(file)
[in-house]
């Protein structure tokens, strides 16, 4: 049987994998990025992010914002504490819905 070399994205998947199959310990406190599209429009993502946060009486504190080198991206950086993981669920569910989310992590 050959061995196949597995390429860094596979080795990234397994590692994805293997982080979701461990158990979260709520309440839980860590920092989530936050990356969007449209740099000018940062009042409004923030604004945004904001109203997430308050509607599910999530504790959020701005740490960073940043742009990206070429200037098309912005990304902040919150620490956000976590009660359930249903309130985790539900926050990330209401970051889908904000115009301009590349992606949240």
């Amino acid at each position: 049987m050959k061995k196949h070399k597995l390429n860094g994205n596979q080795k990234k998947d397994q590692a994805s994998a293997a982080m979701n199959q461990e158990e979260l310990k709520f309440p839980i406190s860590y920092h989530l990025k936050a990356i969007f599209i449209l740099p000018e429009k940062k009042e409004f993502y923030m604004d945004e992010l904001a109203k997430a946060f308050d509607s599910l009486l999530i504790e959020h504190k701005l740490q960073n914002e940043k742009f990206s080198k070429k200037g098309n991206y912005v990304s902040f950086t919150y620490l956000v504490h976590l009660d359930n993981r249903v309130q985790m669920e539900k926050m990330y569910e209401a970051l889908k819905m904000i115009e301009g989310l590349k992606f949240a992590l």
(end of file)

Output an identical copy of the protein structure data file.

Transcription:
[in-house]
């Protein structure tokens, strides 16, 4: 049987994998990025992010914002504490819905 070399994205998947199959310990406190599209429009993502946060009486504190080198991206950086993981669920569910989310992590 050959061995196949597995390429860094596979080795990234397994590692994805293997982080979701461990158990979260709520309440839980860590920092989530936050990356969007449209740099000018940062009042409004923030604004945004904001109203997430308050509607599910999530504790959020701005740490960073940043742009990206070429200037098309912005990304902040919150620490956000976590009660359930249903309130985790539900926050990330209401970051889908904000115009301009590349992606949240």
């Amino acid at each position: 049987m050959k061995k196949h070399k597995l390429n860094g994205n596979q080795k990234k998947d397994q590692a994805s994998a293997a982080m979701n199959q461990e158990e979260l310990k709520f309440p839980i406190s860590y920092h989530l990025k936050a990356i969007f599209i449209l740099p000018e429009k940062k009042e409004f993502y923030m604004d945004e992010l904001a109203k997430a946060f308050d509607s599910l009486l999530i504790e959020h504190k701005l740490q960073n914002e940043k742009f990206s080198k070429k200037g098309n991206y912005v990304s902040f950086t919150y620490l956000v504490h976590l009660d359930n993981r249903v309130q985790m669920e539900k926050m990330y569910e209401a970051l889908k819905m904000i115009e301009g989310l590349k992606f949240a992590l």